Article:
February 24, 2012

The Season of Giving (up)

Some time in February, when the Nelson snow was old and gritty with sand, my brother and I, my funny teasing brother who was two years older and beat me at every game of Rummy we ever played, would ask each other the annual question, "What are you giving up for Lent?" We'd first answer the question with our annual answers. "I'm giving up porridge!" I would cry. "I'm giving up liver," my brother would say. And then we'd laugh at our joke before getting down to the serious business of making our real pledge for the Season of Giving-up.

I almost always gave up buying candy when I was little, junk food when I was older. We had a jar on the dining room table with a 'Share Lent' label. This jar was for depositing the coins we didn't spend on candy bars and potato chips. When Lent was over, the jar of coins would be given to the Canadian Catholic Agency for Development and Peace to help fund their programs in developing nations.

It was hard, this giving up of sweets (which I always craved) and this giving over of my precious few coins when I was little, but I felt the importance of it even then. Children are naturally generous, just as they are naturally selfish, so generosity needs regular opportunity just as selfishness needs regular curtailment.

I remember having an argument with my closest friend at the time. Her family was Anglican and also practised Lent. In my family's faith, Sundays were not included in Lent, as every Sunday of the year is considered a celebration of the Paschal mystery. Therefore, whatever we had given up, we could enjoy on Sundays. My friend thought this was cheating. When I told my dad of her opinion later (I was worried he would agree with her) he said, "She can do Lent her way, and we'll do Lent our way." And so we did. The Sunday breaks from Lenten deprivations made the season, which felt very, very long when I was a child, less daunting, but I admit I privately wondered if my friend was that much better of a person for sticking with her solid, unrelenting 40 days trek through the desert of discipline.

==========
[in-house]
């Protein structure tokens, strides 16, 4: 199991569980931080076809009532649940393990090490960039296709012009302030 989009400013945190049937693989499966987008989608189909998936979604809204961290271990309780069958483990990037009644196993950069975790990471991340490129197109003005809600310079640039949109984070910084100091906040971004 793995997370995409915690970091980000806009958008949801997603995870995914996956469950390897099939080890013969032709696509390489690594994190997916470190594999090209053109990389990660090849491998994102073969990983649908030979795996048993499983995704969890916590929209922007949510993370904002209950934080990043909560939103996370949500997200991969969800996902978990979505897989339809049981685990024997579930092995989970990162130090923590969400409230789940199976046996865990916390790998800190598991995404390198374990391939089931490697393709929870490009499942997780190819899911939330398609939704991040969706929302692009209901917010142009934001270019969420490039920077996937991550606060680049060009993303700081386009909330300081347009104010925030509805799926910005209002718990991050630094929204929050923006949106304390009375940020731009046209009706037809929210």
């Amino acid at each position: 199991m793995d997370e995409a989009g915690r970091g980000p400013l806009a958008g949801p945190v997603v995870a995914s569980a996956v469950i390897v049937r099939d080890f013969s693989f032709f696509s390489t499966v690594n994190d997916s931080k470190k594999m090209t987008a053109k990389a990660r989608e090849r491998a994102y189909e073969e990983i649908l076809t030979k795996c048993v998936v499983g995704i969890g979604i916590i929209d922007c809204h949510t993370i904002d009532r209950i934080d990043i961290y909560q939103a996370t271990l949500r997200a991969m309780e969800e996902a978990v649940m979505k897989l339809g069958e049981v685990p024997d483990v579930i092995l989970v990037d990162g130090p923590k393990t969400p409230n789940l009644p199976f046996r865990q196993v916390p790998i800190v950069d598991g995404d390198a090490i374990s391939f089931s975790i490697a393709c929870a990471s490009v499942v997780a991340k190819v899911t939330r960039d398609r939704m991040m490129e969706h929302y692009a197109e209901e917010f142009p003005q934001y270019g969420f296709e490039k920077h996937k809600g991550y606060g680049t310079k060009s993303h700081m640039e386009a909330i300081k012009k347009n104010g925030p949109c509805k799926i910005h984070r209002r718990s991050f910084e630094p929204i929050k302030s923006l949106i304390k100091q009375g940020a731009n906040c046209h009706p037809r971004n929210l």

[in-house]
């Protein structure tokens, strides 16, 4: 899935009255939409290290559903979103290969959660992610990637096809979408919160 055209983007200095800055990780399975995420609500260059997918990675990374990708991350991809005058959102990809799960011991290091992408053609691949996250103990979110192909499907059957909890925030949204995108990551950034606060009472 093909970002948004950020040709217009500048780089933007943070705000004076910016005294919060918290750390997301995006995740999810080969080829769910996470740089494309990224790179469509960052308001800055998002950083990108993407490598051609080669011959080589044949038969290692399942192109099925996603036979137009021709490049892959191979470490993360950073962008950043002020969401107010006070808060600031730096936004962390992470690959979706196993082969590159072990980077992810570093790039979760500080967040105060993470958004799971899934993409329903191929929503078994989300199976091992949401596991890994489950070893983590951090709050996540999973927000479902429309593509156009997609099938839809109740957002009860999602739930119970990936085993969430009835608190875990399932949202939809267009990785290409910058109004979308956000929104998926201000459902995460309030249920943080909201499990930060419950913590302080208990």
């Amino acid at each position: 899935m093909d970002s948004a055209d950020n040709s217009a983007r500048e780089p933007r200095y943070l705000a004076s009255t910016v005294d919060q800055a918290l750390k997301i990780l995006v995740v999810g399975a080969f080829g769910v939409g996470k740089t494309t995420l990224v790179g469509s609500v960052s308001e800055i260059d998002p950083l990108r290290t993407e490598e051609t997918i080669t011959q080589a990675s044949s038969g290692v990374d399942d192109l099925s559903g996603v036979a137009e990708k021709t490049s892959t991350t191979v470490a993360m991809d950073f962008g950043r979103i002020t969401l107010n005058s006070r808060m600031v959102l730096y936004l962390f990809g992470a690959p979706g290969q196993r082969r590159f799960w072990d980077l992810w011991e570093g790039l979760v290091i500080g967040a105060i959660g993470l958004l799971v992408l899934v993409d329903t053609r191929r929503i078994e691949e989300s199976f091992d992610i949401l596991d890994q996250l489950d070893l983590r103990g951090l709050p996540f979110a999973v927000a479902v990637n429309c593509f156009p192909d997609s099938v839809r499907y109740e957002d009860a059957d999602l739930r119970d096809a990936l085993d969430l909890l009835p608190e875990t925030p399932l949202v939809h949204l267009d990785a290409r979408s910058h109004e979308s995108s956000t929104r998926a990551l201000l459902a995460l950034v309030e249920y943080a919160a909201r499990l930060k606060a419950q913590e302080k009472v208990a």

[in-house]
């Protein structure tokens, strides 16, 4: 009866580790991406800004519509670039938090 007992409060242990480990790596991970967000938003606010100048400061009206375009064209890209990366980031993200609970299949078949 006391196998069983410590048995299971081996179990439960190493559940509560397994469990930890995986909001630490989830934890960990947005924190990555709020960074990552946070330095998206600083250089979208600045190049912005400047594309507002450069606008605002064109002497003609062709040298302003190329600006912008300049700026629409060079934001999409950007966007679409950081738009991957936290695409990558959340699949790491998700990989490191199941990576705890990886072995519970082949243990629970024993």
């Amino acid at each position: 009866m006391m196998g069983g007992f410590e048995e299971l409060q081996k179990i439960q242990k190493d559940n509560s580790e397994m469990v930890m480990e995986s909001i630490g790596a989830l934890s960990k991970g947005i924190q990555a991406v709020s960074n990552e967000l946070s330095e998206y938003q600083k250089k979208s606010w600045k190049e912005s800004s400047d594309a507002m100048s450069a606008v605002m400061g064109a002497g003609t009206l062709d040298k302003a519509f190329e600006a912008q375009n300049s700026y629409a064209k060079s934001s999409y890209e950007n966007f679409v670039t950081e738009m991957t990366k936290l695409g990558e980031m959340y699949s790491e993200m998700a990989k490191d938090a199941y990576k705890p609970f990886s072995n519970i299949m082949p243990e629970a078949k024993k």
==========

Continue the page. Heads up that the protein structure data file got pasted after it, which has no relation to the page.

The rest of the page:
At our school, St. Joseph's, we were shown Development and Peace films throughout Lent, so we would know where our coins were going. Children with flies in their eyes and distended tummies lined up to receive rations of powdered milk and rice from kind looking men and women in these reel-to-reel movies, and the images stayed with me always. I tried to be grateful for all I had, I tried, but I could not seem to stop wishing for more.

That same brother and I held secret conversations in the bedroom we shared until my eldest sister moved out, leaving room for me in the girls' bedroom. "What would you do if you had a million dollars?" we'd ask each other. My brother wished for a new house with a recreation room downstairs with a pool table and a big TV, where he and his friends could hang out and eat endless bowls of chips and Cheezies. I wished for fancy outfits and toys I'd seen in the Sears Catalogue, for my parents to own a car, and for my dad to publish the novel he was working on - I prayed hard for that. We knew our family was different from many of the families we knew, that our parents had some different priorities.

Many years passed before I truly appreciated the effect of those priorities which instilled in we children the values that have carried us through the ups and downs of life. By being who they are, our parents taught us to share with each other, to be creative, to be open minded and generous, to wear the many hats of love. To appreciate the arts and literature, to tread softly on God's earth and take time for silence. To work smarter, not necessarily harder, and to enjoy fully the good things of life. To find one's calling and live it wholeheartedly - find where you can give what you have to offer and you will be truly happy.

The annual giving up of some thing in order to share with others was good training; it helped me to be able to tell the difference between my needs and my wants, and it still serves as a good reminder of the fact that I am indeed very blessed to be in a position to do so.